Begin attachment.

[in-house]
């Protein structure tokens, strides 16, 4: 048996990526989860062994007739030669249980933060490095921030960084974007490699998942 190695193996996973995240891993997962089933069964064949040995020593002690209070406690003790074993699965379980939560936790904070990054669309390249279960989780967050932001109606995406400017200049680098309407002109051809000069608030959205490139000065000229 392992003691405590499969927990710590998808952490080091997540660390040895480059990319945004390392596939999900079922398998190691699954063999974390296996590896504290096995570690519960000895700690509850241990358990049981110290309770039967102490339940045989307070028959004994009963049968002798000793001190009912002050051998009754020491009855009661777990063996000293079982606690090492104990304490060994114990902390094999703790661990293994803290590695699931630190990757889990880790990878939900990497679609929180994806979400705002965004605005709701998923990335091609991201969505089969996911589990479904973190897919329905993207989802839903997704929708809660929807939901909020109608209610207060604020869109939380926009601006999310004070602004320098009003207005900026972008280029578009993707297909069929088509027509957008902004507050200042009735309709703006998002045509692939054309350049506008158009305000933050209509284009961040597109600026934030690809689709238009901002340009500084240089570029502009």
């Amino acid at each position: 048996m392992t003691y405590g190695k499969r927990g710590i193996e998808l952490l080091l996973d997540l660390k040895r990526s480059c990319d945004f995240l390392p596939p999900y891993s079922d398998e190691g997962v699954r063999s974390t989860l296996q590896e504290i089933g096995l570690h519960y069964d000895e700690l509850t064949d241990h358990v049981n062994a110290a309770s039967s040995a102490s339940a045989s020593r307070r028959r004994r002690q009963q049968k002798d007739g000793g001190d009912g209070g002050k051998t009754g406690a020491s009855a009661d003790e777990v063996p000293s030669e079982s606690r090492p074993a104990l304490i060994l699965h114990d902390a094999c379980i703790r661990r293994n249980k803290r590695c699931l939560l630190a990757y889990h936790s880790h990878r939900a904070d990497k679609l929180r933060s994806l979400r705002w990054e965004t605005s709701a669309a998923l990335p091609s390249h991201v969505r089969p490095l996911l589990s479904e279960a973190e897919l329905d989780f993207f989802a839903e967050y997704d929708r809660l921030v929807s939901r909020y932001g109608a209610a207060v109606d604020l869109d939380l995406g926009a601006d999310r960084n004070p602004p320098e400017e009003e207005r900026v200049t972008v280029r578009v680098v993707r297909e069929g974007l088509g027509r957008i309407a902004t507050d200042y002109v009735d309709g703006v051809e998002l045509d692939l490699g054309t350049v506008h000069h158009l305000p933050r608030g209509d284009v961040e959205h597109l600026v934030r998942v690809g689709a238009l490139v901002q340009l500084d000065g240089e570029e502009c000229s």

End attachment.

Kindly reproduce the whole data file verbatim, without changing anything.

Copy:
[in-house]
């Protein structure tokens, strides 16, 4: 048996990526989860062994007739030669249980933060490095921030960084974007490699998942 190695193996996973995240891993997962089933069964064949040995020593002690209070406690003790074993699965379980939560936790904070990054669309390249279960989780967050932001109606995406400017200049680098309407002109051809000069608030959205490139000065000229 392992003691405590499969927990710590998808952490080091997540660390040895480059990319945004390392596939999900079922398998190691699954063999974390296996590896504290096995570690519960000895700690509850241990358990049981110290309770039967102490339940045989307070028959004994009963049968002798000793001190009912002050051998009754020491009855009661777990063996000293079982606690090492104990304490060994114990902390094999703790661990293994803290590695699931630190990757889990880790990878939900990497679609929180994806979400705002965004605005709701998923990335091609991201969505089969996911589990479904973190897919329905993207989802839903997704929708809660929807939901909020109608209610207060604020869109939380926009601006999310004070602004320098009003207005900026972008280029578009993707297909069929088509027509957008902004507050200042009735309709703006998002045509692939054309350049506008158009305000933050209509284009961040597109600026934030690809689709238009901002340009500084240089570029502009």
């Amino acid at each position: 048996m392992t003691y405590g190695k499969r927990g710590i193996e998808l952490l080091l996973d997540l660390k040895r990526s480059c990319d945004f995240l390392p596939p999900y891993s079922d398998e190691g997962v699954r063999s974390t989860l296996q590896e504290i089933g096995l570690h519960y069964d000895e700690l509850t064949d241990h358990v049981n062994a110290a309770s039967s040995a102490s339940a045989s020593r307070r028959r004994r002690q009963q049968k002798d007739g000793g001190d009912g209070g002050k051998t009754g406690a020491s009855a009661d003790e777990v063996p000293s030669e079982s606690r090492p074993a104990l304490i060994l699965h114990d902390a094999c379980i703790r661990r293994n249980k803290r590695c699931l939560l630190a990757y889990h936790s880790h990878r939900a904070d990497k679609l929180r933060s994806l979400r705002w990054e965004t605005s709701a669309a998923l990335p091609s390249h991201v969505r089969p490095l996911l589990s479904e279960a973190e897919l329905d989780f993207f989802a839903e967050y997704d929708r809660l921030v929807s939901r909020y932001g109608a209610a207060v109606d604020l869109d939380l995406g926009a601006d999310r960084n004070p602004p320098e400017e009003e207005r900026v200049t972008v280029r578009v680098v993707r297909e069929g974007l088509g027509r957008i309407a902004t507050d200042y002109v009735d309709g703006v051809e998002l045509d692939l490699g054309t350049v506008h000069h158009l305000p933050r608030g209509d284009v961040e959205h597109l600026v934030r998942v690809g689709a238009l490139v901002q340009l500084d000065g240089e570029e502009c000229s």